December 20, 2005
Elderly don’t fare worse after cochlear implantation
NEW YORK (Reuters Health) - Age has no effect on outcome
after implantation of a cochlear device among people over 65, a
study suggests, leading researchers to conclude that elderly
patients "should not be discriminated against in assessments
for cochlear implant candidacy."
A cochlear implant is a small electronic device that can
help to provide a sense of sound to a person who is profoundly
deaf or severely hard of hearing. The device does not restore
or create normal hearing. Instead, under the right conditions,
it can give a deaf person a useful auditory understanding of
the environment around them and help him or her understand
speech. It is surgically placed under the skin behind the ear.
The use of cochlear implants in elderly people is
"controversial," even though there is substantial evidence that
they can benefit from the devices, researchers point out in the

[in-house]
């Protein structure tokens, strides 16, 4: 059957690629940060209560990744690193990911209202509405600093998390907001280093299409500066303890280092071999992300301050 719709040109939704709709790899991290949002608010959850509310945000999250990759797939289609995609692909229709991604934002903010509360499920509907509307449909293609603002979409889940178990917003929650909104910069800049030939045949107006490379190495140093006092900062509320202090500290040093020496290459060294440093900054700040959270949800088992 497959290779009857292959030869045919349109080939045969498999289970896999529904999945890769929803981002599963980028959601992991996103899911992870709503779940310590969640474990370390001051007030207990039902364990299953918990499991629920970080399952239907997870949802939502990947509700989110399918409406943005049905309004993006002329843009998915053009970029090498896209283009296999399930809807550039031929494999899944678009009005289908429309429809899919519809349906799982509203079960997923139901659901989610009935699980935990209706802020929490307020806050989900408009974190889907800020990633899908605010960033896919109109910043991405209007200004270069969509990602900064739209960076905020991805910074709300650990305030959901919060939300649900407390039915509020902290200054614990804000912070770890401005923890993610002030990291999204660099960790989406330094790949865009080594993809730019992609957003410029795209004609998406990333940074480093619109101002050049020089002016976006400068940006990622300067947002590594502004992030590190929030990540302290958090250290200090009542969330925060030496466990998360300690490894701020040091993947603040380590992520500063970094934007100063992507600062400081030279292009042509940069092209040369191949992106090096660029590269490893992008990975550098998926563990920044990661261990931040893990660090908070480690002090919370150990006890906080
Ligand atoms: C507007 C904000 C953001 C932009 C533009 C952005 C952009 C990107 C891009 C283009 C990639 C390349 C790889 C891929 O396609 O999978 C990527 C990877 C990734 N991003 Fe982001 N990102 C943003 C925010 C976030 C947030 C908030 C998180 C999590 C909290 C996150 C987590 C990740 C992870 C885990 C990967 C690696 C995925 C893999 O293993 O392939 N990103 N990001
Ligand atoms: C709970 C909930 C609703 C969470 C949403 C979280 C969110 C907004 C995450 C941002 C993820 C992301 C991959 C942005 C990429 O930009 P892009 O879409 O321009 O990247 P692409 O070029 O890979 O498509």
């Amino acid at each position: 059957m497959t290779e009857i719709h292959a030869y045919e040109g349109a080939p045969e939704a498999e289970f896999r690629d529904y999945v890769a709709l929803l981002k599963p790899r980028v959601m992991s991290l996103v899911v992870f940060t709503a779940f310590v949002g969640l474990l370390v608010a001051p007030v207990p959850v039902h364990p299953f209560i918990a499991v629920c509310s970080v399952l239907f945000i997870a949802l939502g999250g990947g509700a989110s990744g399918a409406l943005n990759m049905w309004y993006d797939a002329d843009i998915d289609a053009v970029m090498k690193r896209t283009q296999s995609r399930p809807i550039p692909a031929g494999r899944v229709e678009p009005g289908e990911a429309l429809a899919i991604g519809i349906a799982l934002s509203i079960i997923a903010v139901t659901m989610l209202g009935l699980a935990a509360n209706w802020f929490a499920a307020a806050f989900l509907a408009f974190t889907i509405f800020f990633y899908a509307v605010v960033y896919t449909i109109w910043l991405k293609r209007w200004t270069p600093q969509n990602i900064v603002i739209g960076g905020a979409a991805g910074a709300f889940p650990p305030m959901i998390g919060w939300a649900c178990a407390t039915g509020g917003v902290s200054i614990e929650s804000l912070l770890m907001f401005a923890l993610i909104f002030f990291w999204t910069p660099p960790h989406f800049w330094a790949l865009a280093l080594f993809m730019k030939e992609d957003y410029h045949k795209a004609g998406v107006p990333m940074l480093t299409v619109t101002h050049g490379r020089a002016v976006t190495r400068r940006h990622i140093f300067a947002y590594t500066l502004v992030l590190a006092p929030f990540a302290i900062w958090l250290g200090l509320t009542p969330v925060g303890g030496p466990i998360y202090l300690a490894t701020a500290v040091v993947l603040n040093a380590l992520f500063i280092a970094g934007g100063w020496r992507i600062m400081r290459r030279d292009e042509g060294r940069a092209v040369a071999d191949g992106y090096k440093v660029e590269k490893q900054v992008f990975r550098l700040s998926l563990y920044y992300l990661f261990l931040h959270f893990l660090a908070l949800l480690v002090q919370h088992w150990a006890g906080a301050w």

Archives of Otolaryngology/Head and Neck Surgery.
To help clarify the effect of age on outcome, Dr. John K.
Niparko of The Johns Hopkins University in Baltimore, Maryland
and colleagues looked at 749 people who had undergone the
procedure and who ranged in age from 14 to 91 years.
The team found a wide variation in postoperative "word
scores" across age groups. Although those 65 years of age and
older had a 4.6 percent lower score on postoperative
monosyllabic word recognition tests, this difference was not
significant, the researchers note, and may not be "clinically
Longer duration of deafness was typically tied to worse
performance on word recognition tests. However, among people
who had been deaf for longer than 25 years, the older implant
recipients scored higher than younger patients. This suggests,
the researchers say, that variables beyond age may be involved
in implant outcome, such as early language learning and
"A foundation of central auditory processing in the older
cohort," Niparko's group offers, "may actually mitigate the
disadvantage of advanced age at implantation, build on adaptive
skills, and help explain the encouraging results of this
Source: Archives of Otolayngology-Head and Neck Surgery